After the ban on pineapples last year, Taiwan’s Foreign Minister Joseph Wu labeled the produce as “freedom pineapples,” while shoppers across Asia — including the late former Japanese leader Shinzo Abe — rushed to buy them as an act of political solidarity.
Chiao said while the latest ban will have some short-term impact on Taiwanese farmers, it’s unlikely to create any significant economic impact because agricultural exports only make up a tiny percentage of Taiwan’s overall trade.
More than half of Taiwanese exports to China are semiconductors, while agricultural products make up less than 1% of the total value, according to Roy Lee, a deputy executive director at Taiwan’s Chung-hua Institution for Economic Research.
“I think weaponizing sanctions on agricultural and food products produces a bigger symbolic effect than actual economic impact,” Lee said.
Chiao agreed that “psychology is a bigger factor” behind the import bans. However, he said that economic coercion will likely create greater anti-China sentiment among the Taiwanese public.
“This time, China announced these economic sanctions against the backdrop of large-scale military drills,” he said. “If you think of the military drills as the main protagonist, there must be other supporting roles. Hence the Commerce Ministry also enacted economic sanctions to support (China’s) intimidation.”
China’s economic sanctions against Taiwan
Lee, the economist, said while China is Taiwan’s largest trading partner, Beijing has so far not targeted more valuable Taiwanese industries because it could end up disrupting its own economy.
“Expanding economic sanctions to include semiconductors would have a bigger, negative impact on China’s economic growth than (it would on) countries against which China is trying to achieve a political or diplomatic objective,” he added.
However, he cautioned that as cross-strait tensions worsened, Beijing could step up its retaliation by targeting Taiwanese firms operating in mainland China.
Last year, Taiwanese conglomerate Far Eastern Group, which also operates in mainland China, was fined millions of US dollars by Chinese regulators over a series of violations. Chinese state media openly criticized the company for financially backing Taiwan’s ruling Democratic Progressive Party, prompting group chairman Douglas Hsu to declare that he opposes Taiwanese independence.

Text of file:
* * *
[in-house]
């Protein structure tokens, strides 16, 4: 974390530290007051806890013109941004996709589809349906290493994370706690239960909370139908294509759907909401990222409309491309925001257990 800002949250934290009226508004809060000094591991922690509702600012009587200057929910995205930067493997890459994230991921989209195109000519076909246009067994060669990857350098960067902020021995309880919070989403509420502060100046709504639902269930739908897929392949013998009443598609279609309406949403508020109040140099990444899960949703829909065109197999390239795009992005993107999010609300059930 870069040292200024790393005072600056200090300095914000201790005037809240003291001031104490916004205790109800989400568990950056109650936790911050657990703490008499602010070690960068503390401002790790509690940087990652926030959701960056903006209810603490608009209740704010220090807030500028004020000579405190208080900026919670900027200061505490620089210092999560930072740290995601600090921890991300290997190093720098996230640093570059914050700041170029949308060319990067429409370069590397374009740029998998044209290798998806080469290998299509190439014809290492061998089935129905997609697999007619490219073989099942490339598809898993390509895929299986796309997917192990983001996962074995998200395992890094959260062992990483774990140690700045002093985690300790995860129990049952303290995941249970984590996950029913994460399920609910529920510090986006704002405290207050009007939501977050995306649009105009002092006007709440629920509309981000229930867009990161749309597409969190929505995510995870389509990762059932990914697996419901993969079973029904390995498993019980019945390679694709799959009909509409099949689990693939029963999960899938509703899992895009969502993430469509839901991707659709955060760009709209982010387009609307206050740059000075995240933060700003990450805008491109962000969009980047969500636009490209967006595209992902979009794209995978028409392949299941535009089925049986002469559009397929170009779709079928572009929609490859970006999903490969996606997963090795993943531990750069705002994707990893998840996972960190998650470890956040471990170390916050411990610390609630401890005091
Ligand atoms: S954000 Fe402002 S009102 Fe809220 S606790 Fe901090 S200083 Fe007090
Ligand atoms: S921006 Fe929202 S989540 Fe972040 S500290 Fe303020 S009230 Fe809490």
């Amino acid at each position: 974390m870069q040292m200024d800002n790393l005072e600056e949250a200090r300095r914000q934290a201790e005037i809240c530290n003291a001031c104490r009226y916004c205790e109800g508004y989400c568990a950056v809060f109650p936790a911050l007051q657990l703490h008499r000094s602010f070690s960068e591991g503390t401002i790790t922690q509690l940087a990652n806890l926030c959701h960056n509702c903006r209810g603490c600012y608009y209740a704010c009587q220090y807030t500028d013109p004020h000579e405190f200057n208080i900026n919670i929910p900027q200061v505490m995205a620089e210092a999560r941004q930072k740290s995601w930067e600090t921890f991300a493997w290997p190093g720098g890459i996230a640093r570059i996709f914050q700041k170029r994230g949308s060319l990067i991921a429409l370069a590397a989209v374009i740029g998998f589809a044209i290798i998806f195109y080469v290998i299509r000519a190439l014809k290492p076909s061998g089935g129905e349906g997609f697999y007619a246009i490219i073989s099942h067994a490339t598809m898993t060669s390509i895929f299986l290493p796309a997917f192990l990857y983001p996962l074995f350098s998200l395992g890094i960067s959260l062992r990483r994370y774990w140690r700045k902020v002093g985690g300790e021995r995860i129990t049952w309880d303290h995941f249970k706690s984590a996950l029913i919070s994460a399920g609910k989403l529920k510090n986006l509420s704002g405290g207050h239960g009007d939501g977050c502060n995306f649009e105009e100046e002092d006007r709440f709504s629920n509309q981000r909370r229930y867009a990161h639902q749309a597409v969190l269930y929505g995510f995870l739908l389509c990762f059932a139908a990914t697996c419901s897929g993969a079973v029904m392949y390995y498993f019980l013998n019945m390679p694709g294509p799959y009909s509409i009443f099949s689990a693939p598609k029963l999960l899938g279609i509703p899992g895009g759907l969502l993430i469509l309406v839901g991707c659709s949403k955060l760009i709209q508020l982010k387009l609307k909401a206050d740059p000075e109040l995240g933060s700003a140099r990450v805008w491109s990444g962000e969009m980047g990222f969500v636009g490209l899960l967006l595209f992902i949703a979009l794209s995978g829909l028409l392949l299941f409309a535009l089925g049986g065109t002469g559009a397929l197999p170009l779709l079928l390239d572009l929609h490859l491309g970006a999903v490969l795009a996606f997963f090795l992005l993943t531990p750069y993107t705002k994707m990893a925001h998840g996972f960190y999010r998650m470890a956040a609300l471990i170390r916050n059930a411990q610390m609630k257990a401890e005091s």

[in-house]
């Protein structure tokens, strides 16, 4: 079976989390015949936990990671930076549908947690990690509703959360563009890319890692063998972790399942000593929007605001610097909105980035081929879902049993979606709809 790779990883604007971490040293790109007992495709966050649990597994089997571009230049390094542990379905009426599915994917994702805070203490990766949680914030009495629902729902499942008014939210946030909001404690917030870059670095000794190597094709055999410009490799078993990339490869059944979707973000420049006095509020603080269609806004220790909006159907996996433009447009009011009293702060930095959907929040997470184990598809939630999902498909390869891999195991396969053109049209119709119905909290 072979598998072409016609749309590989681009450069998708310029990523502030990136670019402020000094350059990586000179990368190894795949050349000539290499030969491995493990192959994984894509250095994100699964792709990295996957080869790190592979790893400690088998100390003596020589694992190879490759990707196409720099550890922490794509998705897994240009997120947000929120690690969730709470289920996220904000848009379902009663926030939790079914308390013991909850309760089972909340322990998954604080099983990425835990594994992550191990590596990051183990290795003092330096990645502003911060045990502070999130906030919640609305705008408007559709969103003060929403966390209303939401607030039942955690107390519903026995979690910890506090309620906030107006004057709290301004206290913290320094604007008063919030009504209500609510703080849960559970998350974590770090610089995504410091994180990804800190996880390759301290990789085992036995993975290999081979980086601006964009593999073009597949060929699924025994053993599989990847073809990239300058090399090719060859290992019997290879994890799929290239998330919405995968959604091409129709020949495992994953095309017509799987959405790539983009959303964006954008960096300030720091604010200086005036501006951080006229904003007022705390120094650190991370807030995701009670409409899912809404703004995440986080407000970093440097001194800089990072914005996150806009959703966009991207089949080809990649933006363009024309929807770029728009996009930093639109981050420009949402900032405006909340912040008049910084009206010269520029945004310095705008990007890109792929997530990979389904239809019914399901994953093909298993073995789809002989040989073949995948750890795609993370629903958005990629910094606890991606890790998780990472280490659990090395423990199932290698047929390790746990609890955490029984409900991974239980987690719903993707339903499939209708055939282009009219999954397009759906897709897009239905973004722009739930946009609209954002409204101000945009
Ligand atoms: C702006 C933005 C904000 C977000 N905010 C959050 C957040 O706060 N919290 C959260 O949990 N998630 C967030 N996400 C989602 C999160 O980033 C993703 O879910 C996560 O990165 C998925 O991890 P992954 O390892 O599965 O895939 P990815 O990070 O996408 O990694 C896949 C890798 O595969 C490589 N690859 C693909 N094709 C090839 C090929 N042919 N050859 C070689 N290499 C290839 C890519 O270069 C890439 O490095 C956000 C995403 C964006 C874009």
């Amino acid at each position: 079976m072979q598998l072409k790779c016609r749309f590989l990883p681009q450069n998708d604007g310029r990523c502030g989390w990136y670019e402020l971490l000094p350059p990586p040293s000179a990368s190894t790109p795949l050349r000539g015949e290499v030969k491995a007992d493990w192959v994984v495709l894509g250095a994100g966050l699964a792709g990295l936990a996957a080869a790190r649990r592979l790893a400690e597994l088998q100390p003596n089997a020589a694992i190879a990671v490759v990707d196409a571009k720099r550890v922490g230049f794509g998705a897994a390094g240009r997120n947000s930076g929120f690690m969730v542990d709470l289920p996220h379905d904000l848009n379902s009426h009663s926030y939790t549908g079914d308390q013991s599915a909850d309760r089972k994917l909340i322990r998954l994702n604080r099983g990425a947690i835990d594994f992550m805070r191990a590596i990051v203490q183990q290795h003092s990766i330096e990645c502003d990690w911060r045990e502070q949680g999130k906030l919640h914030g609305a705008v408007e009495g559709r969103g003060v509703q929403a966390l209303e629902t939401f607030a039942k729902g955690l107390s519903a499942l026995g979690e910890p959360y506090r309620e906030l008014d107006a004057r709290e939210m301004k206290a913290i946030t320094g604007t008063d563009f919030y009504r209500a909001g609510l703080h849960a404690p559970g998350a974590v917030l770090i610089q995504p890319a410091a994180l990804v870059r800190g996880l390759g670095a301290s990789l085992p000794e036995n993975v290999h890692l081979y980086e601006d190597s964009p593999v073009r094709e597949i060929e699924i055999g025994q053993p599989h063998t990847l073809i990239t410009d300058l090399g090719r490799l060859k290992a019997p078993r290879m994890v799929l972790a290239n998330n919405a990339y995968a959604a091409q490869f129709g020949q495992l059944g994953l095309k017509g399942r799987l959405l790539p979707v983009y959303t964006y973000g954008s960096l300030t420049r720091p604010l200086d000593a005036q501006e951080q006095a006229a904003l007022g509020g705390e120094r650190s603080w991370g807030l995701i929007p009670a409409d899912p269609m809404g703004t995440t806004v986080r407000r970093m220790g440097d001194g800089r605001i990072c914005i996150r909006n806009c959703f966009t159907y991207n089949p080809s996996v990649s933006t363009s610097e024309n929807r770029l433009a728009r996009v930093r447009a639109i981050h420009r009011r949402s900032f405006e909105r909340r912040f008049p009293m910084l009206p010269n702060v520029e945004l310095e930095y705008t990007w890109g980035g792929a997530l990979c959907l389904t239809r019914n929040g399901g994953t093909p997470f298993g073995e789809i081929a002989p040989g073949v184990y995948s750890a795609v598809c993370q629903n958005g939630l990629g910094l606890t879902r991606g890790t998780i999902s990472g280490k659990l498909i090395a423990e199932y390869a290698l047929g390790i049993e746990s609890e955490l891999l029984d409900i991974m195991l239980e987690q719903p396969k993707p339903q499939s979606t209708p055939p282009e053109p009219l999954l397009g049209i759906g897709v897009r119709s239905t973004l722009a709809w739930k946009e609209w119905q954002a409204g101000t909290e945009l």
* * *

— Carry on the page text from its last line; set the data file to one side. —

“I think we are going to see an increasing number of Taiwanese investments in China being investigated, or being pushed to make remarks or statements in favor of China’s position toward Taiwan,” Lee added.
But for the farmers in Madou township, the impact of China’s economic coercion has already been felt.
To mitigate the financial impact, Taiwan’s Council of Agriculture has announced plans to boost citrus fruit sales across the island with advertising and distribution campaigns, as well as providing subsidies for farmers.
Sun, who heads the farmers’ association, said they are also turning the pomelos into other products — such as essence oil, jam and facial masks — to attract new customers in Taiwan.
But farmer Li is not optimistic. As pomelos begin to pile up in his depot, he worries that he may have to lay off 30% of his contractors next year if the ban is not lifted.
“To be honest, it doesn’t matter who is visiting Taiwan,” he said. “The US-China tension should be solved between the two nations. I don’t think Taiwanese farmers should be the ones to suffer.”